Tesla CEO Elon Musk on Cars, SpaceX, and the Henrik Fisker Rivalry

By Matthew Askari | August 17, 2012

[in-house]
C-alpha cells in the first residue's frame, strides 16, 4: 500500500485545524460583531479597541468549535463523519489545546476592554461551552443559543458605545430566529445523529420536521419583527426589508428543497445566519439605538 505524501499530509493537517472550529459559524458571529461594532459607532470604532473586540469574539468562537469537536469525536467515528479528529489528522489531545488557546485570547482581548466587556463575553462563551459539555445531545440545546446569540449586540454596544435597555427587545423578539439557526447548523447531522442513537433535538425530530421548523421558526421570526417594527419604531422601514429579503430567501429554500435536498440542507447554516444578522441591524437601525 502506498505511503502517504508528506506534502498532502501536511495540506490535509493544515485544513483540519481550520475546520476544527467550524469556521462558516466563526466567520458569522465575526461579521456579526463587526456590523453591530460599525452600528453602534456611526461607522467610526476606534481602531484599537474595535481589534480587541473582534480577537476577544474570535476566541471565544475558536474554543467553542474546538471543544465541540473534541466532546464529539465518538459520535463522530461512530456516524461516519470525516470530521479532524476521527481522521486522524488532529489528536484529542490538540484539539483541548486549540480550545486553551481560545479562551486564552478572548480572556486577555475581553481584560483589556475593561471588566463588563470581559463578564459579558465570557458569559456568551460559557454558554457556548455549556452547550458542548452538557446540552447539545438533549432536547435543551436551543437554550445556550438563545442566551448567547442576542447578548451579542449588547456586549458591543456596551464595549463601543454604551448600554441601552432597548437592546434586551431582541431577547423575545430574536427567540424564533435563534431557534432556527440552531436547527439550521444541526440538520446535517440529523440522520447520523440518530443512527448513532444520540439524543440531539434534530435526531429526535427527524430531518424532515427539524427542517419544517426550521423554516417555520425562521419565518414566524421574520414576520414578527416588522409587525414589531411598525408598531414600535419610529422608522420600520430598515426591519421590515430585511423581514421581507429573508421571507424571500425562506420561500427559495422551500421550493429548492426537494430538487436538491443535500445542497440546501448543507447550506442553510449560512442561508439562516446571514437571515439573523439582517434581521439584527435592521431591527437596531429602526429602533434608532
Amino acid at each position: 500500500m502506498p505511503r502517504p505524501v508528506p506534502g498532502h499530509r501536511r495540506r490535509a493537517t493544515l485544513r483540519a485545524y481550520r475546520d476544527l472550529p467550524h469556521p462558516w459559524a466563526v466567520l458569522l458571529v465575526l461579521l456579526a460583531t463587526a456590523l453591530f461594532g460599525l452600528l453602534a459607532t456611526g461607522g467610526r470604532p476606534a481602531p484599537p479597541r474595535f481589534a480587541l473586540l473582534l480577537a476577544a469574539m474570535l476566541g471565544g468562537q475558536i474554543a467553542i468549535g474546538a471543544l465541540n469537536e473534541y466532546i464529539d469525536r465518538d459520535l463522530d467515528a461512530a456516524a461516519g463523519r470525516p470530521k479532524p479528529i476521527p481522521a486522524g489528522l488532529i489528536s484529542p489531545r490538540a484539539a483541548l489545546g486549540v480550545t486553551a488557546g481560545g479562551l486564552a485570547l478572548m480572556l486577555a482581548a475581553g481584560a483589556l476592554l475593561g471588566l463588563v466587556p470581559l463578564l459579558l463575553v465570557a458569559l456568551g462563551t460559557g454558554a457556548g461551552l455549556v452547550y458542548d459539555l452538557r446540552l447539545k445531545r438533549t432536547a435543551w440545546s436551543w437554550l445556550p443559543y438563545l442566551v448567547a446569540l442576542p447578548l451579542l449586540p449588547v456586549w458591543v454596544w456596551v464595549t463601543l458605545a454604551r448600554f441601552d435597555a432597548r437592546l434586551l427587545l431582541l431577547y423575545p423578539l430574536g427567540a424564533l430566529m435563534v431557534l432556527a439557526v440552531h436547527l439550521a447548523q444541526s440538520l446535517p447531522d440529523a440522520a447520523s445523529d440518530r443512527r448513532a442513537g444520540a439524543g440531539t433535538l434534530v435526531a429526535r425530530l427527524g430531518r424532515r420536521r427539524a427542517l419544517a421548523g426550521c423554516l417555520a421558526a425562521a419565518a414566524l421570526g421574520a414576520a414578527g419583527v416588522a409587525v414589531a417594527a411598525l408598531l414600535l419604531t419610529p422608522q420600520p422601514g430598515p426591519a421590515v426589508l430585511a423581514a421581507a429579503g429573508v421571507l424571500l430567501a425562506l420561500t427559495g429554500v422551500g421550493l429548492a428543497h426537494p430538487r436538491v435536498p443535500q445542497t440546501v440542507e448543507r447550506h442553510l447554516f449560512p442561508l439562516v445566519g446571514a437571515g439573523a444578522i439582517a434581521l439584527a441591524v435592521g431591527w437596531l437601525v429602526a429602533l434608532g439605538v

You might know Elon Musk—considering you're reading this on Automotive.com—as the CEO of Tesla Motors, makers of the Model S, and the Roadster. You also might have heard of his other ventures, such as online behemoth PayPal, or SpaceX, which was recently granted a $440 million contract from NASA to help develop a replacement for the Space Shuttle. Regardless of how you may know him, he's one busy man, but he took some time out to speak with our colleagues at our sister site, Automobilemag.com. Deputy editor Joe Dematio and editor David Zenlea visited Musk at his office in the Southern California SpaceX complex, and got the skinny on his ventures and future plans. He even had a few words concerning Fisker CEO Henrik Fisker. Musk said the economic downfall had him questioning the viability and future of both Tesla and SpaceX. "The debate in 2008 was whether I was going to let Tesla die or [not]. It was a very tough point. Because if I split my resources between Tesla and SpaceX, then there was a chance that both would die. Both were in very difficult positions in 2008." Musk also said the Tesla headache was originally supposed to be a modest project, but ended up costing about $150 million. "I think the initial business plan was, like, $25 or $30 million to try to bring a car to market using...a derivative of the [Lotus] Elise chassis and some powertrain technology that had been developed by AC Propulsion. As it turned out, the AC Propulsion technology didn’t work, so we had to redo all that." The Tesla CEO said the next challenge for the all-electric automaker would be to develop a $30,000 sedan, about the size of a BMW 3 Series, or an Audi A4. Plans for that car are still some years off. Musk also commented on Henrik Fisker, a man with whom he has had a very public spat. "I don’t think very highly of Henrik Fisker… The fundamental problem with Henrik Fisker he is a designer or stylist…he thinks the reason we don’t have electric cars is for lack of styling… But just making something look like an electric car does not make it an electric car." You can read the interview in its entirety on Automobilemag.com Source: Automobile Magazine